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Popular Music on British Television

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16th February 1957 - 27th December 1958

On Saturday evening 16th February 1957 6:00 pm there was a five minute news bulletin. The first edition of The Six-Five Special followed. This was to be the BBC’s response to the end of the ‘toddler’s truce’, the space between the end of tea-time broadcasting and the beginning of evening broadcasting which allowed fretting parents to get their children off to bed with the false assurance that broadcasting had actually ended for the day.

The news and features programme Tonight, launched the previous week, filled the gap from Monday to Friday. With the rumour that ITA were seeking to abolish their toddler’s truce the BBC needed to respond quickly, and preferably, cheaply. The idea for a youth-club style show was put forward and the working title of Start The Night Right was proposed. The budget for the first proper show was £1000. Twenty-six year-old Jack Good was given the job as co-producer, with Radio Luxembourg presenter Pete Murray and the other co-producer Josephine Douglas acting as hosts. It was Douglas’ job to ‘interpret’ Murray’s would-be jive talk for the older, presumably parental, viewers. A typical early show included The King Brothers, Bobby & Rudy, Kenny Baker & His Jazzband and in a rather surreal edition Russian pianist Pousihnoff to add some gravity to the proceedings. A lot of the home-grown rock and roll provided by the new bands seemed to rely heavily on nursery rhyme lyrics set to a rock and roll beat. It’s probable that most of these groups had been around for some time and had decided to give up playing trad jazz and give the new beat music a go. The antagonism felt by jazz players toward the new rock and roll verged on fanaticism, however when offered the chance to earn more money by playing the devil’s new music, few said no, for example Benny Green on the show Oh Boy!.

No major American rock n roll act ever appeared on the show in person, probably due to the British Musicians Union outrage at the new American music, no rock n roll act worth their salt would ever be in a Union, but mostly because the minuscule budget wouldn’t stretch enough to temp any visiting star. Luckily for the BBC the skiffle boom was uniquely British, so they had no trouble finding any number of skiffle combos willing to fill any amount of airspace that the producers had, so there was little or no need to employ any American talent. Besides, many American acts would only appear in the UK when their American chart tenure was at an end. When the bigger British skiffle stars like Lonnie Donegan and Tommy Steele had accepted lucrative tour offers, television gigs at about £25 a time didn’t seem so attractive, so new and cheaper talent was always tempting to a budget conscious producer.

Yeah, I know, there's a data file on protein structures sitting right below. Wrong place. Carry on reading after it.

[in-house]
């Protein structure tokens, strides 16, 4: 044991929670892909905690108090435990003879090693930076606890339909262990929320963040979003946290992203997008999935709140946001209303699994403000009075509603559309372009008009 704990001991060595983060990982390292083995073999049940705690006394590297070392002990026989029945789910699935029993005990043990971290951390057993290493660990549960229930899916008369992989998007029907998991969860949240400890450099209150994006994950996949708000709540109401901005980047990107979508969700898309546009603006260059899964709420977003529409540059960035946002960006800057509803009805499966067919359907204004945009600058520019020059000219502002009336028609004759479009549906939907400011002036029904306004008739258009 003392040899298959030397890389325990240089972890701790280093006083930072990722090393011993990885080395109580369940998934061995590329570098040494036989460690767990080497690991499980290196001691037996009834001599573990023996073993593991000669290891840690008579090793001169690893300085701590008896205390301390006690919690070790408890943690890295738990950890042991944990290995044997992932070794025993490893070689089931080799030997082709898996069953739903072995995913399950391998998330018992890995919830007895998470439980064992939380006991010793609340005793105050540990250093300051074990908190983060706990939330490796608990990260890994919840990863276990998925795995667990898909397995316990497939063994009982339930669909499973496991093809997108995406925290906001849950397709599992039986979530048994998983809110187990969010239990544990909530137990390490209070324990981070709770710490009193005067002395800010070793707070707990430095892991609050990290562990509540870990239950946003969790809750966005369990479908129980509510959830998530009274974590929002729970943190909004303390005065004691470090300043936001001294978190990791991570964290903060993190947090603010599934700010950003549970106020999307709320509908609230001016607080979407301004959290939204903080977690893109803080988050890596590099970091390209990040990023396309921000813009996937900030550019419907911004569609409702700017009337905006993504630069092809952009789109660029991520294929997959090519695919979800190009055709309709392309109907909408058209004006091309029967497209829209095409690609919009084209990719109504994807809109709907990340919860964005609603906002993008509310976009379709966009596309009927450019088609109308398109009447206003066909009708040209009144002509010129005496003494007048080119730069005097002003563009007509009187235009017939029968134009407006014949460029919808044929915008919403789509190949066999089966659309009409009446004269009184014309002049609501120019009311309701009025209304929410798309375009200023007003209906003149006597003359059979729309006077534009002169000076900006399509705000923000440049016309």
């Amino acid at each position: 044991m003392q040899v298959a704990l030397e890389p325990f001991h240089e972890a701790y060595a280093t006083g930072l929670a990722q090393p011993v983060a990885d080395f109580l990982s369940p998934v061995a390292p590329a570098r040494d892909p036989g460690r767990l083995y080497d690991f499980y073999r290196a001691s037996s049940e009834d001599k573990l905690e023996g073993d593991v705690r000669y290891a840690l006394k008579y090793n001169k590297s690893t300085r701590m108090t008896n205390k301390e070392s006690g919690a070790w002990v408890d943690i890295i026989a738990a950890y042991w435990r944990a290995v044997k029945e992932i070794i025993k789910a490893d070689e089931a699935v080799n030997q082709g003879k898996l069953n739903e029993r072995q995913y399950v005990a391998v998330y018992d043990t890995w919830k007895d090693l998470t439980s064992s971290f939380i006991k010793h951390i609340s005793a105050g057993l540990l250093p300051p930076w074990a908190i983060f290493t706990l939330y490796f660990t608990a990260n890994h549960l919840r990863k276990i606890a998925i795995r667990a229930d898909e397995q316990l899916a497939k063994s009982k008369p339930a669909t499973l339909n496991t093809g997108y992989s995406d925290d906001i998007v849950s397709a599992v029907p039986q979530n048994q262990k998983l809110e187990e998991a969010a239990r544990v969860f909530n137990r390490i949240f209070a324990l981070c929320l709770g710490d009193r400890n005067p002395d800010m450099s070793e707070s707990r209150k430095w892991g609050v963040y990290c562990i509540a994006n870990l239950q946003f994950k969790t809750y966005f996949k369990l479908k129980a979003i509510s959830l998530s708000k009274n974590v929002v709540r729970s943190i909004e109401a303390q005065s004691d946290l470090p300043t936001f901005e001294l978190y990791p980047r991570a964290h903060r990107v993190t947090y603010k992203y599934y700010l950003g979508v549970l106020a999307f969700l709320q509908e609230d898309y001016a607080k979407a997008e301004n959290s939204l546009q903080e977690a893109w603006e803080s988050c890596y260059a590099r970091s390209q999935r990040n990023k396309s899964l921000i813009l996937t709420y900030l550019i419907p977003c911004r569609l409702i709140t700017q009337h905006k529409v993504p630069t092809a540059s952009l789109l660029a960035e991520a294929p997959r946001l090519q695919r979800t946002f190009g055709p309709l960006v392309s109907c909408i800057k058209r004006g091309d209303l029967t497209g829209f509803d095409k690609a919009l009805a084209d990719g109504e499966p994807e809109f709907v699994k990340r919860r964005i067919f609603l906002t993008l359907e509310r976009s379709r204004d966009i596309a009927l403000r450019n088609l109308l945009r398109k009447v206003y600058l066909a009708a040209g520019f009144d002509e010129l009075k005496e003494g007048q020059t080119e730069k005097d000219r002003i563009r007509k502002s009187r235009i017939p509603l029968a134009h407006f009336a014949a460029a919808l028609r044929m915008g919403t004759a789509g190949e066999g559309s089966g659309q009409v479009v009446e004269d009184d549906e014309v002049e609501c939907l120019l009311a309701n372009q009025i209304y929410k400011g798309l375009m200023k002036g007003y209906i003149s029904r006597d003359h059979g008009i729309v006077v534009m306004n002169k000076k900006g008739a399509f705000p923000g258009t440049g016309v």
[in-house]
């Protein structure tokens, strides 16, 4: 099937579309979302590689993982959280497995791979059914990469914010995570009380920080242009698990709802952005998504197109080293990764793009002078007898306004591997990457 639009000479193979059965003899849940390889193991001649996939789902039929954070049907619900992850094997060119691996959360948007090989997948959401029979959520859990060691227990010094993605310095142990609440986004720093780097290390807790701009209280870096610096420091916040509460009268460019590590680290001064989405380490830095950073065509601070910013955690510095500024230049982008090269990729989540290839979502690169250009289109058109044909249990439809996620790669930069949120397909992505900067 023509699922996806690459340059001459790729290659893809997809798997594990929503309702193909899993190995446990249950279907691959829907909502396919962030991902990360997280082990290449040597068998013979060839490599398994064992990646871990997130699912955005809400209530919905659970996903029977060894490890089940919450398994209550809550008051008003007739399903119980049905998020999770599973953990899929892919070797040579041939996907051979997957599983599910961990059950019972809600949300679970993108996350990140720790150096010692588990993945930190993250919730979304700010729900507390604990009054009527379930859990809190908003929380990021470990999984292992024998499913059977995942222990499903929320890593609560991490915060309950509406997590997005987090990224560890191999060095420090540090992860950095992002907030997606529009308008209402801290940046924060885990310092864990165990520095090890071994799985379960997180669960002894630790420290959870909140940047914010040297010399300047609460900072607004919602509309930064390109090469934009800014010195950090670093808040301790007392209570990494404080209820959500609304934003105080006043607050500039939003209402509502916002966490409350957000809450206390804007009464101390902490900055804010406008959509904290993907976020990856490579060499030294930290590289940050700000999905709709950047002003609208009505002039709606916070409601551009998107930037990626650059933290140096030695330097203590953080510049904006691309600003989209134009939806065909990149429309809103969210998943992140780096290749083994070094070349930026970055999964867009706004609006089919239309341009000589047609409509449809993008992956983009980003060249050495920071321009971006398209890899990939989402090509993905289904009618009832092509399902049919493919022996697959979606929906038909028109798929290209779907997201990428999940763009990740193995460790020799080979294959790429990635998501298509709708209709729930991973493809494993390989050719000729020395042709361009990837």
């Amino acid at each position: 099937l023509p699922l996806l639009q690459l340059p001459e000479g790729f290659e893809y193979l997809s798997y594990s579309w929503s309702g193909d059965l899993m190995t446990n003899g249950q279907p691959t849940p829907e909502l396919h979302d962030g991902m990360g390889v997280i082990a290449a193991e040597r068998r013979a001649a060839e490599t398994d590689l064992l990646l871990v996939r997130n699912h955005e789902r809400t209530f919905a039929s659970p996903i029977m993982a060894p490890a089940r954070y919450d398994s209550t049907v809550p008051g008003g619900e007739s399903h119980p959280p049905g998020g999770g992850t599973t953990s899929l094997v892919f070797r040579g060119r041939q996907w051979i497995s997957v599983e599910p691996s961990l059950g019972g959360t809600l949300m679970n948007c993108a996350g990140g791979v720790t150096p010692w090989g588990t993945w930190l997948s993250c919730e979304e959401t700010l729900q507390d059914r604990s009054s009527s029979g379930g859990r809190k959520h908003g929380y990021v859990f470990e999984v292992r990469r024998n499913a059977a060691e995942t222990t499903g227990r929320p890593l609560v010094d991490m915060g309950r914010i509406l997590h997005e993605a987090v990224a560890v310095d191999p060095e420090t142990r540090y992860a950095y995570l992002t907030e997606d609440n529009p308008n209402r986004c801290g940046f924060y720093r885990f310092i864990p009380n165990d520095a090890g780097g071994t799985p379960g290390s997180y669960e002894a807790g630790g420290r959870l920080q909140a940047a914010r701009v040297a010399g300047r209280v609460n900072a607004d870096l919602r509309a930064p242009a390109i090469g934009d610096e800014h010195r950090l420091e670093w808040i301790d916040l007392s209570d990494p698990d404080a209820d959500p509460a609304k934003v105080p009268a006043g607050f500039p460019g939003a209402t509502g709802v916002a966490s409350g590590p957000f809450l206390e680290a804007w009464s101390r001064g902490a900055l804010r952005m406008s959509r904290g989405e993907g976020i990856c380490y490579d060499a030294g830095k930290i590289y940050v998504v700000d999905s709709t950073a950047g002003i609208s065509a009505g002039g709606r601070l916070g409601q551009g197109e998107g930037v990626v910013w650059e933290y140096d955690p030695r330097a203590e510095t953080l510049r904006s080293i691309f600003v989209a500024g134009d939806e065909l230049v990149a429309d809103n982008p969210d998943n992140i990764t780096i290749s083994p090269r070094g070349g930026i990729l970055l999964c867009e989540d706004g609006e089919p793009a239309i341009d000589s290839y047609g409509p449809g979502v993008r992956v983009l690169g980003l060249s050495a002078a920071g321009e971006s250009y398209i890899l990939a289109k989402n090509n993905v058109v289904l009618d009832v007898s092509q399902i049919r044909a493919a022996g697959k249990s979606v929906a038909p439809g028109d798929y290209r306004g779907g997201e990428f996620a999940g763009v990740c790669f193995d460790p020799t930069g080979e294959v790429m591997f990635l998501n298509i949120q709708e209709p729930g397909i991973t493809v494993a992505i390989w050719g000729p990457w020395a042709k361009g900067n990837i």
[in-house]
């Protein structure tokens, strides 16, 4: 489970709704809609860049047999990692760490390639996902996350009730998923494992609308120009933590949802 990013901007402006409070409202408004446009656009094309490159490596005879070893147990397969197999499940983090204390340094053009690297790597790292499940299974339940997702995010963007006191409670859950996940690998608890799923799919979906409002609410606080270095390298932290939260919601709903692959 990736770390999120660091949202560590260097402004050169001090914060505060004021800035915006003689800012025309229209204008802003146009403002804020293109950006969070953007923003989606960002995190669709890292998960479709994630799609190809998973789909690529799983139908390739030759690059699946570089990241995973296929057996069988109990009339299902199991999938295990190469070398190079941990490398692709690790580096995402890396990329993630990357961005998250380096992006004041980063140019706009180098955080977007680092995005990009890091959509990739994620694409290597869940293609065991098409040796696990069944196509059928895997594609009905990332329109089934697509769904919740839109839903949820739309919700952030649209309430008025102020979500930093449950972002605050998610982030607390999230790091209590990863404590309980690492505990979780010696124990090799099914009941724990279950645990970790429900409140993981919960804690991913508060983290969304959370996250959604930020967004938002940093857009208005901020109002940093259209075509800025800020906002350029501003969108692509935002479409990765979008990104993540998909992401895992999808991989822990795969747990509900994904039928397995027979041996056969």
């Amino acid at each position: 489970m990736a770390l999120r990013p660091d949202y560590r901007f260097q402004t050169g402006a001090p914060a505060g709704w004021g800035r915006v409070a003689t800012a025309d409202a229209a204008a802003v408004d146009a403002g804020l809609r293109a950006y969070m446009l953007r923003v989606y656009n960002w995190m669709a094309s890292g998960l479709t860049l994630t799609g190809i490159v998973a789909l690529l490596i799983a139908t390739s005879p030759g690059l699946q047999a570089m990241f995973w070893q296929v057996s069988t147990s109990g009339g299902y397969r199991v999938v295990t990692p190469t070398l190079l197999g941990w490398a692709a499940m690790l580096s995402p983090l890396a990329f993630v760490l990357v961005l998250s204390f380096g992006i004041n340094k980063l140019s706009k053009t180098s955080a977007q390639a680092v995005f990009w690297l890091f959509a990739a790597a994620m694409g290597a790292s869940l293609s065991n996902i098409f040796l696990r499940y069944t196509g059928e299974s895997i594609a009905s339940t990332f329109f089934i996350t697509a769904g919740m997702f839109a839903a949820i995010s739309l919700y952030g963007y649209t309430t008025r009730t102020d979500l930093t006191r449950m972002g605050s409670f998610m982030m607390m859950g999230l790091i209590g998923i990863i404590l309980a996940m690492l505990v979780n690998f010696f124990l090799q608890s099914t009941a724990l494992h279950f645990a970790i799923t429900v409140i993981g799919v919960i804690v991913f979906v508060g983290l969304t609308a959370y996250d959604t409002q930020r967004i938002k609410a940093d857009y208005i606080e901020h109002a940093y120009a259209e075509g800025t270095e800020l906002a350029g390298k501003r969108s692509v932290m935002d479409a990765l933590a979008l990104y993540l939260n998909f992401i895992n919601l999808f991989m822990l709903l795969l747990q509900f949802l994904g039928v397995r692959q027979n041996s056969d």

Other features included a film clip, a sports item hosted usually by boxer Freddie Mills and an interview. When the BBC caught up with skiffle The Bob Cort Skiffle Group were enlisted to record the memorable theme tune. The show became so popular that a movie version was also made in 1957. Regulars, Don Lang’s Frantic Five became a sort of house band supporting visiting singers. One regular act was Jim Dale, whose ‘Be My Girl’ was a hit in November 1957 and later would become a host of the show, replacing Murray in April 1958. The hit show American Bandstand had learned how to save money by playing records and filling the studio with dancers, and this tactic was employed by The Six-Five Special. The programme was usually broadcast live from the BBC’s premises at Lime Grove in London, but occasionally made ventures outside of the studio with shows from Glasgow in May 1957 and a show on 16th November 1957 from the legendary Two I’s coffee bar in Old Compton Street, London. Douglas left in May 1958 to go freelance (producing hit ITV drama Emergency Ward Ten and several Hammer movies), replaced by Dennis Main-Wilson. Resident comics Mike and Bernie Winters would also leave on the same show, 10th May 1958.

Further production upheavals occurred in January 1958 when Jack Good’s contract was not renewed. Good had intended to take out a touring version of the show with himself as producer, but had neglected to get the BBC’s permission to use the name and format. Good was replaced by Duncan Wood, joined shortly after by Bill Cotton Jnr. After so many administrative problems and a change in music policy an inevitable drop in popularity followed. The show was finally buried after ITA decided to show the frenetic Jack Good produced Oh Boy! head to head with The Six-Five Special. “It’s time to jive on the ol’ six-five” would never be heard again.

Only two shows exist in the BBC archive, one from the final few weeks (22nd November 1958) made at a USAF base, featuring Lita Roza singing atop a fork-lift truck. There was virtually no rock n roll content in the show by this time with the show mutating into just another of the BBC’s variety shows.